Depending on your passion for photography you can need anything from spare batteries or a charger, to extra memory cards, a zoom lens and a dust-proof camera case.
Whatever your level, a little beanbag is always useful for resting your camera on and steadying hands. It’s the safari-friendly alternative to an unwieldy tripod!
Even if you have fantastic eyesight and the world’s most observant safari guide, a pair of binoculars will enhance your safari experience immeasurably.
Using binoculars is often the only way to take in those tiny details – examining the differences between a plains zebra and a Grevy’s zebra stripes, marvelling at the sheer size of a black rhino’s horn, even staring into the golden eyes of a hungry lioness.
Luxury item – wildlife book
Of course, you’ll want to know exactly what it is you’re looking at through your fantastic binoculars. Was that a ground hornbill or a Kori bustard? A masai giraffe or a Rothschild’s?
Doing a bit of research in some bird and wildlife books is worth every minute. It’s no use your guide telling you that today you might spot a rare beisa Oryx if you’ve got no idea what these beautiful creatures look like!
The enthusiastic botanists amongst you might even want to take a guide to the plants, trees and vegetation you might encounter. The landscape of Africa is hugely diverse, from the riverine forest to the open savannah to the reed-spotted marshlands. And you wouldn’t want to confuse a doum palm with an oil palm, would you?
4. Safety, Security and Practicality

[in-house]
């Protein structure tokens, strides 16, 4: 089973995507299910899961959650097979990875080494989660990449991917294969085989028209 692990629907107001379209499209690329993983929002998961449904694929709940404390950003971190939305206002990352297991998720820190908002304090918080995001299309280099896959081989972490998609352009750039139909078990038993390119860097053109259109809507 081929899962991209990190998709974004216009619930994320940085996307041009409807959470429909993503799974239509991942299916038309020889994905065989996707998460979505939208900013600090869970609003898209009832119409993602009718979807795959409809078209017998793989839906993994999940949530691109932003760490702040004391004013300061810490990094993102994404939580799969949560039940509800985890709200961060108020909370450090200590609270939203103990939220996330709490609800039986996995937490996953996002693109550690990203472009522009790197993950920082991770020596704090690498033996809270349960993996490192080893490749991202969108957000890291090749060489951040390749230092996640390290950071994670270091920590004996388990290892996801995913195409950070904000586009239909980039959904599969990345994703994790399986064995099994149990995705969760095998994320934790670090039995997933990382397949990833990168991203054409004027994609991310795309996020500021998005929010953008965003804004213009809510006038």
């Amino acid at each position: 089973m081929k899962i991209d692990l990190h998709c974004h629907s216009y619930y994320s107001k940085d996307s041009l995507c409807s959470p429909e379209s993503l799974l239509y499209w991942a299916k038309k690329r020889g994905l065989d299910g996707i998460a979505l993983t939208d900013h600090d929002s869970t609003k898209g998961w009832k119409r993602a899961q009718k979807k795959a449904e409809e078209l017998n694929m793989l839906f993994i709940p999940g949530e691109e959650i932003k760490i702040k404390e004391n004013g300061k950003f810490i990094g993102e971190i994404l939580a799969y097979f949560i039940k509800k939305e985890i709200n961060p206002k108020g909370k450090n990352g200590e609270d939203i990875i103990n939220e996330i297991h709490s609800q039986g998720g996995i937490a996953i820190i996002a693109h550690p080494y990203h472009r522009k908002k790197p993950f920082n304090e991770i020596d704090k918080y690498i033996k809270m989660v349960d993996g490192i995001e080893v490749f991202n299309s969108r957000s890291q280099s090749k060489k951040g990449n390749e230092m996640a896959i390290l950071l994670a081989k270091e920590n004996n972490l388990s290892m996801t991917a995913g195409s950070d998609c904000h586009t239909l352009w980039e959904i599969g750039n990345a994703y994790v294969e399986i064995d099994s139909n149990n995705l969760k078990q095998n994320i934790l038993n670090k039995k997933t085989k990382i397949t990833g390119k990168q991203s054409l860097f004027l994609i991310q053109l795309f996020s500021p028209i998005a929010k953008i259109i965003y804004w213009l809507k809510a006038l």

A torch is always useful to take on a safari holiday. If you’re staying in a campsite, a large torch and a head torch will of course be a blessing.
Even many of the most luxurious tented camps and permanent lodges turn off the power, usually from around midnight to five in the morning (either for practical or environmental reasons).
In this case, a wind-up torch is useful for any late night trips to the toilet! NB – you can usually arrange to have the power turned on before the scheduled time in cases of early departure etc.
Swiss army knife
A Swiss army knife is a marvellous miscellaneous tool for any occasion. The bottle opener is there for opening cold drinks bought at road-side cafés on long journeys.
The scissors are handy for snipping off loose threads. And of course if you’re camping, the various knives and tin-openers will be invaluable.
You may not even use a Swiss army knife, but it can be a comforting item for an adventure in the wilderness.
Although they may not be entirely practical for wear during your actual game drives, a money belt is undoubtedly the most secure way to keep your money, passport and other important documents to hand when you’re in transit.
They are particularly useful if you are flying through large and busy airports such as Nairobi or Johannesburg, or if you have to take coach or train transfers anywhere.
Africa Isn’t Middle Earth – It Does Have Shops
Africa is not a primitive continent. It has shops and shopping malls. It’s not just elephants on the airport runway and pure bush.
In major cities you can buy most things you will need for a safari, the obvious exception being high-end camera equipment.
So yes, you can buy toiletries, suncream, safari clothes, safari hats, and almost everything else after you arrive in Africa.
Furthermore, it’s probably cheaper to buy in Africa than at home.
However, once you’re on the road and into vast national parks there won’t be any convenience stores. So if there’s something you need, speak to your guide before leaving the town or city.
So, that’s our complete safari packing list. Pretty simple huh?
We hope you’ve found the article helpful, and remember the most important thing – safari njema!